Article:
7 Principles of Software Testing: Learn with Examples
This tutorial introduces the seven basic Software Testing Principles that every Software tester and QA professional should know.
7 Principles of Software Testing
- Testing shows presence of defects
- Exhaustive testing is not possible
- Early testing
- Defect clustering
- Pesticide paradox
- Testing is context dependent
- Absence of errors fallacy
Let's learn the testing principles with the following video example-
Click here if the video is not accessible
It is important that you achieve optimum test results while conducting software testing without deviating from the goal. But how you determine that you are following the right strategy for testing? For that, you need to stick to some basic testing principles. Here are the common seven testing principles that are widely practiced in the software industry.
To understand this, consider a scenario where you are moving a file from folder A to Folder B.
Think of all the possible ways you can test this.
Apart from the usual scenarios, you can also test the following conditions
- Trying to move the file when it is Open
- You do not have the security rights to paste the file in Folder B
- Folder B is on a shared drive and storage capacity is full.
- Folder B already has a file with the same name, in fact, the list is endless
- Or suppose you have 15 input fields to test, each having 5 possible values, the number of combinations to be tested would be 5^15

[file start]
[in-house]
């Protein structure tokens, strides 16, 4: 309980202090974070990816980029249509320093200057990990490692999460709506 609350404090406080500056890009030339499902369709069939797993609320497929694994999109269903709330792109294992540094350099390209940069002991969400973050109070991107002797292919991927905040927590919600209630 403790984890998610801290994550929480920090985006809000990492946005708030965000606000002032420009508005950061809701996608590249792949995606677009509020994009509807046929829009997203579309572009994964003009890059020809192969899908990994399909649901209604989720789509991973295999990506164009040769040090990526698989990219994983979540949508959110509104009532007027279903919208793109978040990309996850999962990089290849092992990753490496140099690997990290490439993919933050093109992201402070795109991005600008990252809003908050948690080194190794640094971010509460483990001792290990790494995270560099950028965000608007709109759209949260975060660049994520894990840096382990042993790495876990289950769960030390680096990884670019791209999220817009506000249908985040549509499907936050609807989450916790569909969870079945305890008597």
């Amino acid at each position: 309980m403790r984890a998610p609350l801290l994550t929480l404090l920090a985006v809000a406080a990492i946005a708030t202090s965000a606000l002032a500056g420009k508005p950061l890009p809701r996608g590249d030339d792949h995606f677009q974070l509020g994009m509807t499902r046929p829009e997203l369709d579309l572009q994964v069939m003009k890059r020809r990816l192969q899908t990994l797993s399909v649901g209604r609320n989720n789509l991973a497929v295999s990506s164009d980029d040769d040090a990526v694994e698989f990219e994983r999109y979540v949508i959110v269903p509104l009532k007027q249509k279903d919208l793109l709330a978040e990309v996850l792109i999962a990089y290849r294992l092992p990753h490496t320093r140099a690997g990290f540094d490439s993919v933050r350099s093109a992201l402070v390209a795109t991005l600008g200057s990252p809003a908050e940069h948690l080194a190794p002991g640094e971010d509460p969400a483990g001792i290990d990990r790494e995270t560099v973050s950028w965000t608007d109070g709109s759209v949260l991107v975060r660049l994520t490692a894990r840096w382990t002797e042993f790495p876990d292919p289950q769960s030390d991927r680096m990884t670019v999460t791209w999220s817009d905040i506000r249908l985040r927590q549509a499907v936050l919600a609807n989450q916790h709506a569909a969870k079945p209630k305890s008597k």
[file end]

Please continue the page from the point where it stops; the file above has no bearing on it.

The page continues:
If you were to test the entire possible combinations project EXECUTION TIME & COSTS would rise exponentially. We need certain principles and strategies to optimize the testing effort
Here are the 7 Principles:
1) Exhaustive testing is not possible
Yes! Exhaustive testing is not possible. Instead, we need the optimal amount of testing based on the risk assessment of the application.
And the million dollar question is, how do you determine this risk?
To answer this let's do an exercise
In your opinion, Which operation is most likely to cause your Operating system to fail?
I am sure most of you would have guessed, Opening 10 different application all at the same time.
So if you were testing this Operating system, you would realize that defects are likely to be found in multi-tasking activity and need to be tested thoroughly which brings us to our next principle Defect Clustering
2) Defect Clustering
Defect Clustering which states that a small number of modules contain most of the defects detected. This is the application of the Pareto Principle to software testing: approximately 80% of the problems are found in 20% of the modules.
By experience, you can identify such risky modules. But this approach has its own problems
If the same tests are repeated over and over again, eventually the same test cases will no longer find new bugs.
3) Pesticide Paradox
Repetitive use of the same pesticide mix to eradicate insects during farming will over time lead to the insects developing resistance to the pesticide Thereby ineffective of pesticides on insects. The same applies to software testing. If the same set of repetitive tests are conducted, the method will be useless for discovering new defects.
To overcome this, the test cases need to be regularly reviewed & revised, adding new & different test cases to help find more defects.